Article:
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CMHA celebrates significant commitment in community mental health in Federal Budget 2024

Apr 16, 2024

On 16 April 2024, Deputy Prime Minister Chrystia Freeland tabled the federal government’s 2024 Budget.  

Following years of dedicated advocacy for better investments in community-based mental health care, CMHA welcomes the federal commitment to establish a Youth Mental Health Fund to help community health organizations provide more care for younger Canadians.  

The budget proposes an investment of $500 million over 5 years starting in 2024-2025, with the aim of reducing wait times and providing more options for young people seeking the mental health care they need.   

We know that approximately 50% of mental health disorders start by the mid-teen years, and 75% start by the mid-20s. Yet youth struggle to find the mental health care they need. According to Mental Health Research Canada, 32% of youth looking for mental health support reported cost as the primary reason for not accessing the care.1  

“Because of how our mental health system is structured, community-based organizations don’t receive the same level of funding as hospitals and doctors’ offices. Community agencies are stretched beyond capacity to meet rising needs across the country, and we have long wait lists for our free services,” said CMHA National CEO, Margaret Eaton. “This funding is critically needed and will go a long way to address the mental health challenges facing young people as they struggle with the shockwaves from the high costs of living and unaffordability crisis.” 

CMHA expresses concerns that a significant portion of the proposed funding is backloaded to after the next scheduled federal election. We look forward to working with the government to inform the structure of this new fund. CMHA is advocating for the Fund to be directed to non-profit community organizations delivering mental health programming with a view to establish new programs where there is need and scale up existing supports and services that have a proven track record of delivering positive outcomes.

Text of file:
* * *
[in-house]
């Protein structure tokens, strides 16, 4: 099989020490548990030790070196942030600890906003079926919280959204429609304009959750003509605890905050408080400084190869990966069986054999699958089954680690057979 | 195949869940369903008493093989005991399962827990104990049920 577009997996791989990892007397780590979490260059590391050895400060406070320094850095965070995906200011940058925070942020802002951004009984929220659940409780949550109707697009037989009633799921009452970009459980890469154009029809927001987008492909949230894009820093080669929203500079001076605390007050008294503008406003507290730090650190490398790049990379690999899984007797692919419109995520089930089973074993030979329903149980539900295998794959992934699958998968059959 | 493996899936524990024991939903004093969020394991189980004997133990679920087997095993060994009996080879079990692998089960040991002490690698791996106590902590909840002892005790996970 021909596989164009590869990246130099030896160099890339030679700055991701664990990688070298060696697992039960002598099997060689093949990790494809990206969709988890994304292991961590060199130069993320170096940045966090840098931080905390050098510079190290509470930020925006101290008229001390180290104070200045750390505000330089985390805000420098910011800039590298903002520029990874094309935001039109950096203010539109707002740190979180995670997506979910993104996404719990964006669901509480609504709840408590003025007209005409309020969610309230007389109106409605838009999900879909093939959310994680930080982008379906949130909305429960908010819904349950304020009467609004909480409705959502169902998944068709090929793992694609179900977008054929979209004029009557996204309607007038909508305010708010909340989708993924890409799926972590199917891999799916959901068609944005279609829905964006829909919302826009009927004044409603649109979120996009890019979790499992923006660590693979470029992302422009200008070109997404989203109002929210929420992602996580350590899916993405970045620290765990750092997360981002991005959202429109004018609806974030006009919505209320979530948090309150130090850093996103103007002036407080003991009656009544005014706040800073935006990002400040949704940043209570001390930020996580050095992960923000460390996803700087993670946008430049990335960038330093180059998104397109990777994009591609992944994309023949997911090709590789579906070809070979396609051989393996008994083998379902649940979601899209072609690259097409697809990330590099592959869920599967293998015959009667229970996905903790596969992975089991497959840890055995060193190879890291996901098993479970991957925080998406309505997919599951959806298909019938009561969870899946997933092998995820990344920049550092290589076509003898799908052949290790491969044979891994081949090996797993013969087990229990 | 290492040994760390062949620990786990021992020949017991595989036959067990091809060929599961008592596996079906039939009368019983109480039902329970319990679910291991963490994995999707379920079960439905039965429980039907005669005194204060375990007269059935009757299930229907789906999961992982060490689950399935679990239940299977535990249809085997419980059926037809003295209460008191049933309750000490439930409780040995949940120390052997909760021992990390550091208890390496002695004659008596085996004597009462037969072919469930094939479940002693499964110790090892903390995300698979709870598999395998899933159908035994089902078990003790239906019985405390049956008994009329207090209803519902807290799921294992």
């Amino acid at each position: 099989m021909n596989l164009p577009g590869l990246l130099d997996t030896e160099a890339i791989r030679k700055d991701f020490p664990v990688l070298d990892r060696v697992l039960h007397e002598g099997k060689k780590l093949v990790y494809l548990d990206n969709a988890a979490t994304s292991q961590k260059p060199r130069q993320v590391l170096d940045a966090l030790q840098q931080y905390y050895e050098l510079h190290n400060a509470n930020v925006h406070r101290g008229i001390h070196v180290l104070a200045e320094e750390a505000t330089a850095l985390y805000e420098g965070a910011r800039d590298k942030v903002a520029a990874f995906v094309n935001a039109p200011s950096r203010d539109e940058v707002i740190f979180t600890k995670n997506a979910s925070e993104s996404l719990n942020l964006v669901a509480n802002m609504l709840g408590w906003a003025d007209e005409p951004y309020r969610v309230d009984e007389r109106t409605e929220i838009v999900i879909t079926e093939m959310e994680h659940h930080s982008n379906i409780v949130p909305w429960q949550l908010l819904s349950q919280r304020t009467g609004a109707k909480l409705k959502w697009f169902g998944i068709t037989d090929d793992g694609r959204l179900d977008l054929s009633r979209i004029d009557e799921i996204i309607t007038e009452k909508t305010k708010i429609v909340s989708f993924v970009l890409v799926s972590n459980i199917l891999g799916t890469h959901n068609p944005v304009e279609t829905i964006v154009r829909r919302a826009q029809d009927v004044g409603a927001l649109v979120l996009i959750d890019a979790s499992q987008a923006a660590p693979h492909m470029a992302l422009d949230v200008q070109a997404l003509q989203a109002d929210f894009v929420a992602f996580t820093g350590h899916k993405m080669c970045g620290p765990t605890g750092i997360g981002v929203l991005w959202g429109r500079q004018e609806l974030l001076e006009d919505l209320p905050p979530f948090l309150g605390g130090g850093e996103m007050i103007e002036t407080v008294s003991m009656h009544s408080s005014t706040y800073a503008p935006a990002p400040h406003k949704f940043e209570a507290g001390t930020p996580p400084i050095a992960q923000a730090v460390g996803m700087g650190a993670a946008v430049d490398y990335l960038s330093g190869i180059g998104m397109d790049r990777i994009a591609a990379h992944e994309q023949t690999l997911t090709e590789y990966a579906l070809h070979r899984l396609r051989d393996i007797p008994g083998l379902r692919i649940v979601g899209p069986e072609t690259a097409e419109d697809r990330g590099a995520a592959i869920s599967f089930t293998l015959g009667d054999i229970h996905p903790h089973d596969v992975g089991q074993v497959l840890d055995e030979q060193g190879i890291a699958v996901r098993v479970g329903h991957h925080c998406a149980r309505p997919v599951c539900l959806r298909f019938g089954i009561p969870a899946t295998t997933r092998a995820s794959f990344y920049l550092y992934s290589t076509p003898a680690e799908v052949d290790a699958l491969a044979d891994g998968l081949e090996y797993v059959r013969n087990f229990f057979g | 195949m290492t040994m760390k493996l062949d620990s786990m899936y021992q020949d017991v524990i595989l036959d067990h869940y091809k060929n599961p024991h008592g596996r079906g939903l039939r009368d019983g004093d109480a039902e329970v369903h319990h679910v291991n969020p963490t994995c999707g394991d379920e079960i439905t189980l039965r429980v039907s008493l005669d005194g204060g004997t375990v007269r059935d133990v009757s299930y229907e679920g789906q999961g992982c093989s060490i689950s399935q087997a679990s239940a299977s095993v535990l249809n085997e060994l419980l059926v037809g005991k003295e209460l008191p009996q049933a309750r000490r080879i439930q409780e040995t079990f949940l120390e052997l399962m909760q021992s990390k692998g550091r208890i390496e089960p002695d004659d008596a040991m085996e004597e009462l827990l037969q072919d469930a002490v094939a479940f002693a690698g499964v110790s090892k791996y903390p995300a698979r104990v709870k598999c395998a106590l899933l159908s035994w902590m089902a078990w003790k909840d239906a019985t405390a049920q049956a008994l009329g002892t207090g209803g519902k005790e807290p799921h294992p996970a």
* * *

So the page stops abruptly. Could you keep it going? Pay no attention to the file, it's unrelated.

“This is a huge opportunity to see investment where community organizations are leading the way in areas like peer support, early psychosis intervention, mental health promotion and mental illness prevention, support for social and emotional learning, and treatments for youth with eating disorders.” said Eaton. 

More to be done for supportive housing 

Despite Budget 2024’s focus on addressing the affordable housing crisis, CMHA is disappointed at the lack of operational funding that helps maintain supportive and transitional housing services to low-income, vulnerable Canadians.  

Supportive housing— often run by community agencies— provides homes for people with high needs who may require services like counselling, case management, employment assistance and other supports. The cost to run these supports can be high, yet, research shows these investments reduce hospitalizations and emergency department visits, which in turn reduce healthcare system costs.  

The federal government’s Reaching Home: Canada’s Homelessness Strategy commits to eliminating chronic homelessness of 50% by 2027-2028. CMHA is advocating with federal officials for investments in housing options that enable people living with serious and persistent mental illnesses to obtain and maintain housing that provides the additional supports they may need as a way for the government to meet its homelessness targets.  

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